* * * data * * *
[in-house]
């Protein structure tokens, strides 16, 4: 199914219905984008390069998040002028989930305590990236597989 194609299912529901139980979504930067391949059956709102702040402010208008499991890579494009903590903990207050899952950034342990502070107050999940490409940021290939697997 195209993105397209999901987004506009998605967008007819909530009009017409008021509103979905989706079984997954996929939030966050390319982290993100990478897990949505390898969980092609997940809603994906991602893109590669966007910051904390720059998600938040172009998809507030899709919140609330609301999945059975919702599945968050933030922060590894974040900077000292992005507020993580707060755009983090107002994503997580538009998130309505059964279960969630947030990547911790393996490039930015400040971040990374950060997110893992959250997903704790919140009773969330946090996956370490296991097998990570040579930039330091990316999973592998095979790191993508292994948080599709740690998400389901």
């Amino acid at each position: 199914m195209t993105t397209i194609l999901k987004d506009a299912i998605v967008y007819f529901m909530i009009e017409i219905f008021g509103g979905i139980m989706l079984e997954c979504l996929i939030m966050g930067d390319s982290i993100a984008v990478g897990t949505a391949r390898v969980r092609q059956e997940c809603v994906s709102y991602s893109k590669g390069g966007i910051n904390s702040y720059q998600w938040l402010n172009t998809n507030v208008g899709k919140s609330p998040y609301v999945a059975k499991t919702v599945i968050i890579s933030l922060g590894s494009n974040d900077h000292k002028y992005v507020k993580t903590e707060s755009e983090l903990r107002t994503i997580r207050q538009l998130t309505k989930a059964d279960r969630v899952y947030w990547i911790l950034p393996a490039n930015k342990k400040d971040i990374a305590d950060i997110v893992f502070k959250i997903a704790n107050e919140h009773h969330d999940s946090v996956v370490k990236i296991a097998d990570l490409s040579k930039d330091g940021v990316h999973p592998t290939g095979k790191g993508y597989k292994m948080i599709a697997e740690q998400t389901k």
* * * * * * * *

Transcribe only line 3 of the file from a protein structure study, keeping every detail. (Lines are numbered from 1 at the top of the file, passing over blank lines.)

């Amino acid at each position: 199914m195209t993105t397209i194609l999901k987004d506009a299912i998605v967008y007819f529901m909530i009009e017409i219905f008021g509103g979905i139980m989706l079984e997954c979504l996929i939030m966050g930067d390319s982290i993100a984008v990478g897990t949505a391949r390898v969980r092609q059956e997940c809603v994906s709102y991602s893109k590669g390069g966007i910051n904390s702040y720059q998600w938040l402010n172009t998809n507030v208008g899709k919140s609330p998040y609301v999945a059975k499991t919702v599945i968050i890579s933030l922060g590894s494009n974040d900077h000292k002028y992005v507020k993580t903590e707060s755009e983090l903990r107002t994503i997580r207050q538009l998130t309505k989930a059964d279960r969630v899952y947030w990547i911790l950034p393996a490039n930015k342990k400040d971040i990374a305590d950060i997110v893992f502070k959250i997903a704790n107050e919140h009773h969330d999940s946090v996956v370490k990236i296991a097998d990570l490409s040579k930039d330091g940021v990316h999973p592998t290939g095979k790191g993508y597989k292994m948080i599709a697997e740690q998400t389901k």